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  • African-American: So do you guys hunt for your food in Africa?
  • African: I do sometimes yes.
  • African-American: That sounds dangerous!
  • African: It can be. Once I was so frustrated that I couldn't find anything I shook the refrigerator and it almost fell on me.
  • African American: Refrigerator??
  • African: Ah, I forgot it's been awhile since you've actually gone home.
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africanandvegan:

I can’t cut my hair now because if I do, people will think it’s because of Lupita.

BUT I CUT MY HAIR THAT SHORT A FEW YEARS AGO!!!!!!!

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African name problems

atane:

When you’re on the phone with customer service and they ask for your last name and you automatically start spelling it because you don’t want to deal with the customer service rep asking you to repeat yourself or have them butcher it (which they will!).

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steezyschmeezy:

Sometimes when I have my weave in for a long time then take it out to wear my natural hair, I feel like people will think it’s ugly and judge me. But then I stare in the mirror at myself and start to love my afro all over again. I realized that I was judging myself. I really love my African kinks tho!

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afrikan-mapambano:


Imperialists created the problems and They have an interest in continued instability and i hope the Libyan people understand not the imperialists or them puppets rebels will solve their own problems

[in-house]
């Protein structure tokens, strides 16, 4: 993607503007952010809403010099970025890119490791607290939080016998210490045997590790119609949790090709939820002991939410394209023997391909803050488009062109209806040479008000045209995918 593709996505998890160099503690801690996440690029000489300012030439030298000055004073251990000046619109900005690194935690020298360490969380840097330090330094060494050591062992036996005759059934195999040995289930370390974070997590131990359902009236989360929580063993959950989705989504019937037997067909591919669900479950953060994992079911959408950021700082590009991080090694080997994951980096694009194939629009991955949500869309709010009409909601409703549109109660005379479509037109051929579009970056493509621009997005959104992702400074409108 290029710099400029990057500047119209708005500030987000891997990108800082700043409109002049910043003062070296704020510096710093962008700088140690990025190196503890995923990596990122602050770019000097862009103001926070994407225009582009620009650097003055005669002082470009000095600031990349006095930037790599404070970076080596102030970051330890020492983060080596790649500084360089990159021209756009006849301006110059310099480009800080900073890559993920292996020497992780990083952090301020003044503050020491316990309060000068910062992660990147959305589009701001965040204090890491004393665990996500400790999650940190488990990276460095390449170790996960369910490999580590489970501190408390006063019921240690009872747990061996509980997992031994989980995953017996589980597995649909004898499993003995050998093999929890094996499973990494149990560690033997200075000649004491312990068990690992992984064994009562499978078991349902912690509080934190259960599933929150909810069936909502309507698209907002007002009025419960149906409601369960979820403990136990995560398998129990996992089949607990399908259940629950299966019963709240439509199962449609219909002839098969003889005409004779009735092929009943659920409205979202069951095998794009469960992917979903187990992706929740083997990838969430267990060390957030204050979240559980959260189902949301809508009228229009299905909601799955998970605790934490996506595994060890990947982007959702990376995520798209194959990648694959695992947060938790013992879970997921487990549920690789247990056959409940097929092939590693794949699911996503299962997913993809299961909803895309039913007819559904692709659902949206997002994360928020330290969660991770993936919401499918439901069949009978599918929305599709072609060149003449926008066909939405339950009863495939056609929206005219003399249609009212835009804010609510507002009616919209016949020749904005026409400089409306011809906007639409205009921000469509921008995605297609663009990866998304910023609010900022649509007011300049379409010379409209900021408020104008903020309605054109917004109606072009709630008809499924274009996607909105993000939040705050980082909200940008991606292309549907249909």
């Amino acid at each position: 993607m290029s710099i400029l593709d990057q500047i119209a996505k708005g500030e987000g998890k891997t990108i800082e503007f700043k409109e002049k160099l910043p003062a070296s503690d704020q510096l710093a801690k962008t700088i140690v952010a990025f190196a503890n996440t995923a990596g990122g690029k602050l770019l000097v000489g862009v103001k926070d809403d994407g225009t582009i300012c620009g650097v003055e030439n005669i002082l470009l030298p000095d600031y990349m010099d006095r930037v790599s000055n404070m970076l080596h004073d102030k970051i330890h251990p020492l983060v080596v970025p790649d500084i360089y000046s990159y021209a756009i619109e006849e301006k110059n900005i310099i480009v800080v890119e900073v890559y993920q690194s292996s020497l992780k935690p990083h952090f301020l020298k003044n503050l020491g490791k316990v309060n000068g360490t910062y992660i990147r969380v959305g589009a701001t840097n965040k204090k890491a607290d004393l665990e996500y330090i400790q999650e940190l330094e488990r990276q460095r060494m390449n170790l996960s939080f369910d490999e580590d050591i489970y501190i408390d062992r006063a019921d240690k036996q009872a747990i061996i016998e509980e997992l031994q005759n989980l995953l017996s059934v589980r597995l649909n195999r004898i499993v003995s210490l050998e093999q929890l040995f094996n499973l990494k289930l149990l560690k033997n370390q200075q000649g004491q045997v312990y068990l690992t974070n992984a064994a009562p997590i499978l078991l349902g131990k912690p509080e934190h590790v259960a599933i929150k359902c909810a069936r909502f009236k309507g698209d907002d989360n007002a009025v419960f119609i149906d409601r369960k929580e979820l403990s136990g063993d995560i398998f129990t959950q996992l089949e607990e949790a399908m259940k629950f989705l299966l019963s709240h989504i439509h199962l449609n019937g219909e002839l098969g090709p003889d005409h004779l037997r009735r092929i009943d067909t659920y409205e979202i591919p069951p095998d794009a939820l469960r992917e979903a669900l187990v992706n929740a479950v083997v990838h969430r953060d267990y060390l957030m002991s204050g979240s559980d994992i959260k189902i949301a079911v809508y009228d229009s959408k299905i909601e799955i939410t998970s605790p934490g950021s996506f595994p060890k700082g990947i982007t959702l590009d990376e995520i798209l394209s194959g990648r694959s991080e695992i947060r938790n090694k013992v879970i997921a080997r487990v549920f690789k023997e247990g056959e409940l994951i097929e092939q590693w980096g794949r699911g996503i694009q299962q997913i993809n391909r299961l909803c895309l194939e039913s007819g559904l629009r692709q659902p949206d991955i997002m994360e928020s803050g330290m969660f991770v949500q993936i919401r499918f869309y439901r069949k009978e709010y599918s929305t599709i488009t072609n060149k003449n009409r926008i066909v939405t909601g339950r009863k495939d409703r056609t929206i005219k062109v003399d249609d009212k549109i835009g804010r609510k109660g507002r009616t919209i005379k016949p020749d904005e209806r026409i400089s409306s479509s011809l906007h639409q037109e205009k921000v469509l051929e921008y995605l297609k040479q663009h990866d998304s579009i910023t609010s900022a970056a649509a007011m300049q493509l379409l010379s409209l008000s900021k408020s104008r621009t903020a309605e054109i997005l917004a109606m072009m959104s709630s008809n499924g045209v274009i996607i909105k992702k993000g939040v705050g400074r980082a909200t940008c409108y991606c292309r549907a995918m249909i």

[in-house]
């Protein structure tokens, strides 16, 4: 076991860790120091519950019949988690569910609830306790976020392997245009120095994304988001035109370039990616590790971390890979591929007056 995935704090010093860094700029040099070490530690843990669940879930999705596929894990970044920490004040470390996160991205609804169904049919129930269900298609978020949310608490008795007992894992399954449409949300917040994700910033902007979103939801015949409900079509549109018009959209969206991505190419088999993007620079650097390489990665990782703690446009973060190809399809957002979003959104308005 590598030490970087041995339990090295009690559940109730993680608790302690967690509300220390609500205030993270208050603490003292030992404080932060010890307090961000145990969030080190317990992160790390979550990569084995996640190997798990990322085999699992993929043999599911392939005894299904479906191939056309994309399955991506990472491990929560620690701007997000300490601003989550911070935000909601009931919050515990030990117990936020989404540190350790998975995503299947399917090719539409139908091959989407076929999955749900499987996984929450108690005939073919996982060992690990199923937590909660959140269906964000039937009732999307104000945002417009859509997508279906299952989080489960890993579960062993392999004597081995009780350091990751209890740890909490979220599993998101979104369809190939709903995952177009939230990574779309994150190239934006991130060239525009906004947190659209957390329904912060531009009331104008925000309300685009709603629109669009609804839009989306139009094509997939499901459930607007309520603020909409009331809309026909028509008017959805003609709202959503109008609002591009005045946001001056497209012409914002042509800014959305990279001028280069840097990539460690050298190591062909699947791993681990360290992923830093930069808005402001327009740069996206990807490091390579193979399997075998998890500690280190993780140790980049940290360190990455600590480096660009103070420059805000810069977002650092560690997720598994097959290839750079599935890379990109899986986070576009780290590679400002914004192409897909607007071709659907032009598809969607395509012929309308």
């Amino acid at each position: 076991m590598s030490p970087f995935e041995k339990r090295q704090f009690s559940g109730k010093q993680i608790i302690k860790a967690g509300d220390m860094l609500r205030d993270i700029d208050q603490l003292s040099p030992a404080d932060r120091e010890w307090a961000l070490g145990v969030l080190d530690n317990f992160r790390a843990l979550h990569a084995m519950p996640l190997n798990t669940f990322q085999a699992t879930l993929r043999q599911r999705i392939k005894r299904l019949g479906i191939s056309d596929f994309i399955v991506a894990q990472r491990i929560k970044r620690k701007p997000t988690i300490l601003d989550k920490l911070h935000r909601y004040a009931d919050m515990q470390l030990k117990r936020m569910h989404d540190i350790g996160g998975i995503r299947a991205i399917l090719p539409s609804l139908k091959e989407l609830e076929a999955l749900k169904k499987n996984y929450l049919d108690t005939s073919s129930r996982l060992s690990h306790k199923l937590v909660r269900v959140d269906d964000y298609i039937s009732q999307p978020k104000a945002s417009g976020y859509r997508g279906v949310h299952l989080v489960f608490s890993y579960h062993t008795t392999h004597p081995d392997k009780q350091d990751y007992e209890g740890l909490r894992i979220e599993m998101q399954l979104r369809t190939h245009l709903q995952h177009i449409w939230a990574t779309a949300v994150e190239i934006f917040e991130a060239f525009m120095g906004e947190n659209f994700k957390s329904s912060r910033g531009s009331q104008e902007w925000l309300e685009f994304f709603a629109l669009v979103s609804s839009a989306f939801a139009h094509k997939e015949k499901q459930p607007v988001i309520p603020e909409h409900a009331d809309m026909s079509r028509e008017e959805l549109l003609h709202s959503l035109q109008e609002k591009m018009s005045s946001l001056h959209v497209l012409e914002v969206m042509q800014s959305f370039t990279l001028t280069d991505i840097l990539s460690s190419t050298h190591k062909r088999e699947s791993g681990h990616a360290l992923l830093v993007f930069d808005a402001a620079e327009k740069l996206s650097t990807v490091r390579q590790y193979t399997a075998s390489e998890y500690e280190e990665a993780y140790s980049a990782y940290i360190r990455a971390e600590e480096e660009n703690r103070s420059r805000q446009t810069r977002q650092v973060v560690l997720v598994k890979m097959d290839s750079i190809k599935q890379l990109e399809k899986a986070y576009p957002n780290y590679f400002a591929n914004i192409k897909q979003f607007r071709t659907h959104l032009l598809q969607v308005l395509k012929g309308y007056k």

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thepleasuresofidleness:

I love how my parents can go from yelling at me and calling me irresponsible / a disturbance to what they want to do (by parents I mean my dad) to telling me how proud they are of me and how they can’t wait to see what I do in the future….all on the span of one phone call.

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"As black women we do a lot of footwork attempting to avoid being associated with stereotypes and negative archetypes that have haunted us for generations. But what we have to realize is that these racialized gradations (skin color, hair texture, body type…) were never actually about us. They affect us but they don’t belong to us. They are born out of a need to justify our past enslavement and present oppression. And when we treat these stereotypes and gradations as if they were facts and not symptoms or artifacts, we end up unintentionally affirming that oppression."
(via feckyea)
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everything-ghana:

and—lo:

Ruth is a little girl i worked with in Ghana. She had just had her hair done.
I never imagined this image to get quite as much attention as it has done. Looking at it once more, I can see that to fresh eyes perhaps it may seem a little oppressive (i.e. her expression, the hand coming in from above). However let me clarify to people who have misunderstood. This is a girl I worked and lived with for 3 months in a tiny village in Ghana not with some missionary but with BUNAC org. (google them if you’re curious). The huge attention this has got has opened my eyes to how quickly people are willing to jump to a bold statement out of context.  

Girl this is getting attention cause you said she just got her hair done and your hands are touching her newly done hair. Do not touch a black girl’s hair whether she’s 78 12 18 or a fetus don’t touch it. I mean look at her expressions she’s like “whys this mayo touching my hair like I paid 30 Ghana cedis for his ah kwasia “